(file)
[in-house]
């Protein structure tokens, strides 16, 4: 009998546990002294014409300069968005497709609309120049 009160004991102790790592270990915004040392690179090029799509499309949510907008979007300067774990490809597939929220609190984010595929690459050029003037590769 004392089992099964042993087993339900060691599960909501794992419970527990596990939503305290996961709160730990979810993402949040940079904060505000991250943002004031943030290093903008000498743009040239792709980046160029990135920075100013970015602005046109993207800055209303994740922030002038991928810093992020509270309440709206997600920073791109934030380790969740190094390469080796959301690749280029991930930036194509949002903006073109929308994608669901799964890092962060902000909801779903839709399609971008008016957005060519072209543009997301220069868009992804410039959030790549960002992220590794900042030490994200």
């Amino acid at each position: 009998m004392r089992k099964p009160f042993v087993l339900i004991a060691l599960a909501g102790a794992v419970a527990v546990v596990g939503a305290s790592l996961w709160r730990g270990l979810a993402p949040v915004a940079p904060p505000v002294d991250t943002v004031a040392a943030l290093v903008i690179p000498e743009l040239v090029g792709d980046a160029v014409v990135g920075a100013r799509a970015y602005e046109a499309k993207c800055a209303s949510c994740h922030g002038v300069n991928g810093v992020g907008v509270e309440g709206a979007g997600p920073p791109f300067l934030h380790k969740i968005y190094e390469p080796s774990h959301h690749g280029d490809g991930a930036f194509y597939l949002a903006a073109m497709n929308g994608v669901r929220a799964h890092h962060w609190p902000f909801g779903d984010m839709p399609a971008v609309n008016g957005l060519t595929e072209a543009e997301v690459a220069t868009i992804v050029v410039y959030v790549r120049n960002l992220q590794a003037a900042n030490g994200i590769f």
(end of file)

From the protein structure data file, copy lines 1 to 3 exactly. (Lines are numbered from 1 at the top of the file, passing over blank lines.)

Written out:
[in-house]
């Protein structure tokens, strides 16, 4: 009998546990002294014409300069968005497709609309120049 009160004991102790790592270990915004040392690179090029799509499309949510907008979007300067774990490809597939929220609190984010595929690459050029003037590769 004392089992099964042993087993339900060691599960909501794992419970527990596990939503305290996961709160730990979810993402949040940079904060505000991250943002004031943030290093903008000498743009040239792709980046160029990135920075100013970015602005046109993207800055209303994740922030002038991928810093992020509270309440709206997600920073791109934030380790969740190094390469080796959301690749280029991930930036194509949002903006073109929308994608669901799964890092962060902000909801779903839709399609971008008016957005060519072209543009997301220069868009992804410039959030790549960002992220590794900042030490994200």
């Amino acid at each position: 009998m004392r089992k099964p009160f042993v087993l339900i004991a060691l599960a909501g102790a794992v419970a527990v546990v596990g939503a305290s790592l996961w709160r730990g270990l979810a993402p949040v915004a940079p904060p505000v002294d991250t943002v004031a040392a943030l290093v903008i690179p000498e743009l040239v090029g792709d980046a160029v014409v990135g920075a100013r799509a970015y602005e046109a499309k993207c800055a209303s949510c994740h922030g002038v300069n991928g810093v992020g907008v509270e309440g709206a979007g997600p920073p791109f300067l934030h380790k969740i968005y190094e390469p080796s774990h959301h690749g280029d490809g991930a930036f194509y597939l949002a903006a073109m497709n929308g994608v669901r929220a799964h890092h962060w609190p902000f909801g779903d984010m839709p399609a971008v609309n008016g957005l060519t595929e072209a543009e997301v690459a220069t868009i992804v050029v410039y959030v790549r120049n960002l992220q590794a003037a900042n030490g994200i590769f």